CalDigit’s Thunderbolt Station 2 (currently $197 via Amazon) is the Sherman tank of the Thunderbolt dock category. It doesn’t exactly match most Macs, but is made entirely from brushed metal, and feels incredibly solid. Designed to be used either upright or on its side — a space-saving measure not seen in any other Thunderbolt dock — Thunderbolt Station 2 is loaded with ports: three USB 3.0, two Thunderbolt 2, Ethernet, HDMI (4K), two audio ports, twin 6Gbps eSATA, and power. The eSATA ports are useful for owners of fast hard drives, and less common on Thunderbolt 2 docks than the other options. It notably ships without a Thunderbolt 2 cable, but one can be bundled in for $225 total. We’ve reviewed Thunderbolt Station 2 here.


Elgato’s Thunderbolt 2 Dock (currently $208 via Amazon) is one of the earlier Thunderbolt docks to hit the market, and like Belkin’s model, helped to establish the features that would later be recognized as common across models: three USB 3.0 ports, two Thunderbolt 2 ports, a 3.5mm microphone input port, a USB-to-analog 3.5mm audio out port, a 10/100/1000 Ethernet port, and an HDMI 1.4b (4K-supported) port. Unlike Akitio’s design (but like most other models), it’s not designed to be portable, but the included audio, video, and data ports make it an ideal way to hook up everything from USB and Thunderbolt peripherals to speakers and an external monitor. It includes a Thunderbolt cable. We’ve reviewed it here.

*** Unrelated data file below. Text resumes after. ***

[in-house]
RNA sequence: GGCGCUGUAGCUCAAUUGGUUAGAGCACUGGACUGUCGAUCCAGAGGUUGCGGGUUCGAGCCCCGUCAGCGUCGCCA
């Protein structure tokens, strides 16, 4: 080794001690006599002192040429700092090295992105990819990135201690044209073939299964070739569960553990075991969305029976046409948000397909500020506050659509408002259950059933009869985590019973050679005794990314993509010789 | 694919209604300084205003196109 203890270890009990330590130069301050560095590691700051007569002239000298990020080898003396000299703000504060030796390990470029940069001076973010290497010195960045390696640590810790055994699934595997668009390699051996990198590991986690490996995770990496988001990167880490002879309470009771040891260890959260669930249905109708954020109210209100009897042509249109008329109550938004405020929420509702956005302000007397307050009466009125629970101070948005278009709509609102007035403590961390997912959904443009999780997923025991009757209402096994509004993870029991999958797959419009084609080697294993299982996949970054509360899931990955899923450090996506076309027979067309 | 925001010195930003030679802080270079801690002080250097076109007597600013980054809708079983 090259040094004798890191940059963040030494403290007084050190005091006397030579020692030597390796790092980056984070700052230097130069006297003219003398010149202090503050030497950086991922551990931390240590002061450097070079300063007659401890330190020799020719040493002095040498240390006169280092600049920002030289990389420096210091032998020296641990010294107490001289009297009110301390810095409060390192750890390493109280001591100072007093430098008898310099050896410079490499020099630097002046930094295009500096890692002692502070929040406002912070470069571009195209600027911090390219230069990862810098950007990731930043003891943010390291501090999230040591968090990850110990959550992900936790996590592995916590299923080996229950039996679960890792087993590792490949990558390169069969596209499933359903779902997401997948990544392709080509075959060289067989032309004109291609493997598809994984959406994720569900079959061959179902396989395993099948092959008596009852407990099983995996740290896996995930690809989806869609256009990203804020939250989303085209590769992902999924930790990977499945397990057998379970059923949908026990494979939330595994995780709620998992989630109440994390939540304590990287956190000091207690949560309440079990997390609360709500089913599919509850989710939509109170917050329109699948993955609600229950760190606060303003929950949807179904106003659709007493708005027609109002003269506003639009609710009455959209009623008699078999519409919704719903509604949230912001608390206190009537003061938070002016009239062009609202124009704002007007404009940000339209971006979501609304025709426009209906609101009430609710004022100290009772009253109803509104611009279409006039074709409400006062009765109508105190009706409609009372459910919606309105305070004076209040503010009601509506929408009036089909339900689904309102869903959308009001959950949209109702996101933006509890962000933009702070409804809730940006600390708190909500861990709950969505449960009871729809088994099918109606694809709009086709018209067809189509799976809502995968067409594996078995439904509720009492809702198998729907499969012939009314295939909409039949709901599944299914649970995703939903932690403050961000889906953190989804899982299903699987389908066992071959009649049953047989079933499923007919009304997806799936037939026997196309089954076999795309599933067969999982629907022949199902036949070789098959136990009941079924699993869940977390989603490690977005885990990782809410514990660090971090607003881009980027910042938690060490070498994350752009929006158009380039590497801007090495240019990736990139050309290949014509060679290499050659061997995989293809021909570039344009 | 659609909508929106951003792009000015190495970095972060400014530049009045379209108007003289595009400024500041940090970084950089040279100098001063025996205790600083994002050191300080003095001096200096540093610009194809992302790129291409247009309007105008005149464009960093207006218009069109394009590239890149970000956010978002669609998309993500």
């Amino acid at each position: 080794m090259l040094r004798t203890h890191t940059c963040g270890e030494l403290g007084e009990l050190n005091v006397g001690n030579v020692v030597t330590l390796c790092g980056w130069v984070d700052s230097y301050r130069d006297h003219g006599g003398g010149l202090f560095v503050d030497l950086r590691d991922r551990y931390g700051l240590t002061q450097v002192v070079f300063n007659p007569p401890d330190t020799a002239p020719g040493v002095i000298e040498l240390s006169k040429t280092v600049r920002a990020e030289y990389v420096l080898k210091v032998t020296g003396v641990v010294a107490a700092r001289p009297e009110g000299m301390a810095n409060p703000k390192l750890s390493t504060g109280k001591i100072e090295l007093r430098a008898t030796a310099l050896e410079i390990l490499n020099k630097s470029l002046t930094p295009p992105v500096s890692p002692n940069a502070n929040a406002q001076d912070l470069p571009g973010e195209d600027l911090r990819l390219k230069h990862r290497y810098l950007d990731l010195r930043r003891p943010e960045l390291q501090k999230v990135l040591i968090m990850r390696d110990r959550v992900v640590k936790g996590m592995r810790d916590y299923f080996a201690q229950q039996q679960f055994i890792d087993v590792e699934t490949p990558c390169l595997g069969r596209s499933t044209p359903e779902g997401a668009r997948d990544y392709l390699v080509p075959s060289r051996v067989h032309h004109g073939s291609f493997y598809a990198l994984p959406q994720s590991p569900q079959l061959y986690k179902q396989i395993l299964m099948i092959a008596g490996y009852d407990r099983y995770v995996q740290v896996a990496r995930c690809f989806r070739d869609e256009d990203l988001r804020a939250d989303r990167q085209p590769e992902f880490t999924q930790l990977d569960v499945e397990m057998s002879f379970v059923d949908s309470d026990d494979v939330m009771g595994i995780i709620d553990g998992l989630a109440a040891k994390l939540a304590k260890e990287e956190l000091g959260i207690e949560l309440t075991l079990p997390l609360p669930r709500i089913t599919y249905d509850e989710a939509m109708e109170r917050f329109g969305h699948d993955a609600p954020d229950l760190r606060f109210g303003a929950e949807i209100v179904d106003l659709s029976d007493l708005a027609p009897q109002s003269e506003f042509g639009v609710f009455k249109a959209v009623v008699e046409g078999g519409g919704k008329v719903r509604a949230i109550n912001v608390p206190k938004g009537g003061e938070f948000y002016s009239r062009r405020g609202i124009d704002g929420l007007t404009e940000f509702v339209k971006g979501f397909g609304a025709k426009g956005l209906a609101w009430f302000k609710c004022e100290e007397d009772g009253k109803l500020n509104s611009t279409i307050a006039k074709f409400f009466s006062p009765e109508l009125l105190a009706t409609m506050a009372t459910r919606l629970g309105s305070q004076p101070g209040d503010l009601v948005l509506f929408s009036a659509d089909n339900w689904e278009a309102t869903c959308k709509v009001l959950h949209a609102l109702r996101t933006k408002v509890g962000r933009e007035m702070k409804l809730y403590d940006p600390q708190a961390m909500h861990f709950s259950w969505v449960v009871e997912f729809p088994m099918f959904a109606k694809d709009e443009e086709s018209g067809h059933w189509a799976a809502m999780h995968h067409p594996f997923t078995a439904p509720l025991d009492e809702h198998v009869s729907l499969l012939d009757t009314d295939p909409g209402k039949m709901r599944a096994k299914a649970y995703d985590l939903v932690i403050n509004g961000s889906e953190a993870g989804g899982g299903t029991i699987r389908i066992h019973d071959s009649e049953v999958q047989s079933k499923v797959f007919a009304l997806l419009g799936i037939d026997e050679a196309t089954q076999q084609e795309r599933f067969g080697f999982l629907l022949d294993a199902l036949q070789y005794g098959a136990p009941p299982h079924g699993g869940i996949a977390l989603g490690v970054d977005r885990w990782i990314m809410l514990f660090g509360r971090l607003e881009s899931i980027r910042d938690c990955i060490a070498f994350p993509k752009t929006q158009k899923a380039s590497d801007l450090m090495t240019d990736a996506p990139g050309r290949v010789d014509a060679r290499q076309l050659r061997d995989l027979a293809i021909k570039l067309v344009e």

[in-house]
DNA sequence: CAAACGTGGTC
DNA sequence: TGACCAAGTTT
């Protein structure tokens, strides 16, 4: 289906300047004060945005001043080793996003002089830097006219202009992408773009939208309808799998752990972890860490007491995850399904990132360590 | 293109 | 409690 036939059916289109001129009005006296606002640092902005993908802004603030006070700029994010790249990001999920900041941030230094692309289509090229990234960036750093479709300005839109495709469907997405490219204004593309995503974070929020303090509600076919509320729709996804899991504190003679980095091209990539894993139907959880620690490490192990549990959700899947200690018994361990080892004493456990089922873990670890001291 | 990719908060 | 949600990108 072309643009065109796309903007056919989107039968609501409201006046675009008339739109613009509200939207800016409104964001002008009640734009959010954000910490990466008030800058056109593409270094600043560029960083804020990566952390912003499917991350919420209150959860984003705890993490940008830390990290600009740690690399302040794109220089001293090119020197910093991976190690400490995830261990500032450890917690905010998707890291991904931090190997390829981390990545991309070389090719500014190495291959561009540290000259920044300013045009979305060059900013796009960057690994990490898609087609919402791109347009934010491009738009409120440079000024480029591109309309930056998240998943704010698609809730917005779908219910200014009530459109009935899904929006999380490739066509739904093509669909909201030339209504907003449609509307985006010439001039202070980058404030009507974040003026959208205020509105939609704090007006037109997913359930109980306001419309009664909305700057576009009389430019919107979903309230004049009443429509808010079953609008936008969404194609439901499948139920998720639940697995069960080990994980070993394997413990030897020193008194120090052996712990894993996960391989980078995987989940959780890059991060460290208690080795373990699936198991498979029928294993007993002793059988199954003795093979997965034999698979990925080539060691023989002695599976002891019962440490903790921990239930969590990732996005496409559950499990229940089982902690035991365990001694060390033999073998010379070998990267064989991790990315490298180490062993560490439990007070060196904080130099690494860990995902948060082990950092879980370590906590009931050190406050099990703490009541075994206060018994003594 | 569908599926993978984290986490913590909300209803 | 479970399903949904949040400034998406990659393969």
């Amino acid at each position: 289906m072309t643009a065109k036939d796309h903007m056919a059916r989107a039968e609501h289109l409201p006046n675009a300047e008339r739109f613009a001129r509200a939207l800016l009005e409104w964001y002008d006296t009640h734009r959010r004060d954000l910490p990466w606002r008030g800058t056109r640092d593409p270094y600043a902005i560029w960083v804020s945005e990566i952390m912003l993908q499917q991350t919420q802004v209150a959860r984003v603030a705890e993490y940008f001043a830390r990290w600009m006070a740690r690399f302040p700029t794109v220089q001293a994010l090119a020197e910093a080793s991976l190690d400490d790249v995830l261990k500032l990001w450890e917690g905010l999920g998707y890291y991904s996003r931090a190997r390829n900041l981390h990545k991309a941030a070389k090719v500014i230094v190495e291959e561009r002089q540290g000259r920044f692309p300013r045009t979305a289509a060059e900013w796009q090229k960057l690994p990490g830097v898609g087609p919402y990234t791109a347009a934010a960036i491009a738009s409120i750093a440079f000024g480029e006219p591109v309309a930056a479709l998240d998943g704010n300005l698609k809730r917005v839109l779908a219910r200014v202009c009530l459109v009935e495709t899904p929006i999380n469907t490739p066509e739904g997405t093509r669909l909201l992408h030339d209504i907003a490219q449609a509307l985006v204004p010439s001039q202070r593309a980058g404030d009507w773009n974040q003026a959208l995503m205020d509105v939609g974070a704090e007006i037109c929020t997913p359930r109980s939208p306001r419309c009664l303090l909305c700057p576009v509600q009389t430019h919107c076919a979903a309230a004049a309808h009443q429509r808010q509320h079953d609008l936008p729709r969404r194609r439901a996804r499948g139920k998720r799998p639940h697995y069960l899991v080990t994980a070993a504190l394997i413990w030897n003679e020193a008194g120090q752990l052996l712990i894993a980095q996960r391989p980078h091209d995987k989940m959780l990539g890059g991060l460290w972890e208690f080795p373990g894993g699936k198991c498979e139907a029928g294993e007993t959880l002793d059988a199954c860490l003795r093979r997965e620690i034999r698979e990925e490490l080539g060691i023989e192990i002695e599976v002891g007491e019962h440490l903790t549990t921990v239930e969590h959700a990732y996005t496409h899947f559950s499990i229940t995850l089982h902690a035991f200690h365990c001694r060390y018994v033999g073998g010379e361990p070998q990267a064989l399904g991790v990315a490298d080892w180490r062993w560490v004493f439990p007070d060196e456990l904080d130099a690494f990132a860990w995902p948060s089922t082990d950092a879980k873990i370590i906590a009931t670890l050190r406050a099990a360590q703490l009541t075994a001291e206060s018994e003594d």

Kanex’s Thunderbolt 2 Express Dock (currently $200 via Amazon) arrived after Belkin’s and Elgato’s highly similar versions, featuring two Thunderbolt 2 ports, one 4K-ready HDMI port, one Gigabit Ethernet port, one 3.5mm microphone and headset port, a power-in port, and three USB 3.0 ports. That’s one fewer audio port than Belkin’s and Elgato’s designs, but unlike Belkin, Kanex supplies continual 1.5A power to its front-mounted USB port to guarantee it’s able to recharge your iPhone or iPad even if a computer’s not connected. Unlike some docks, it comes packaged with a Thunderbolt 2 cable, making its $200 price more attractive. We’ve reviewed it here.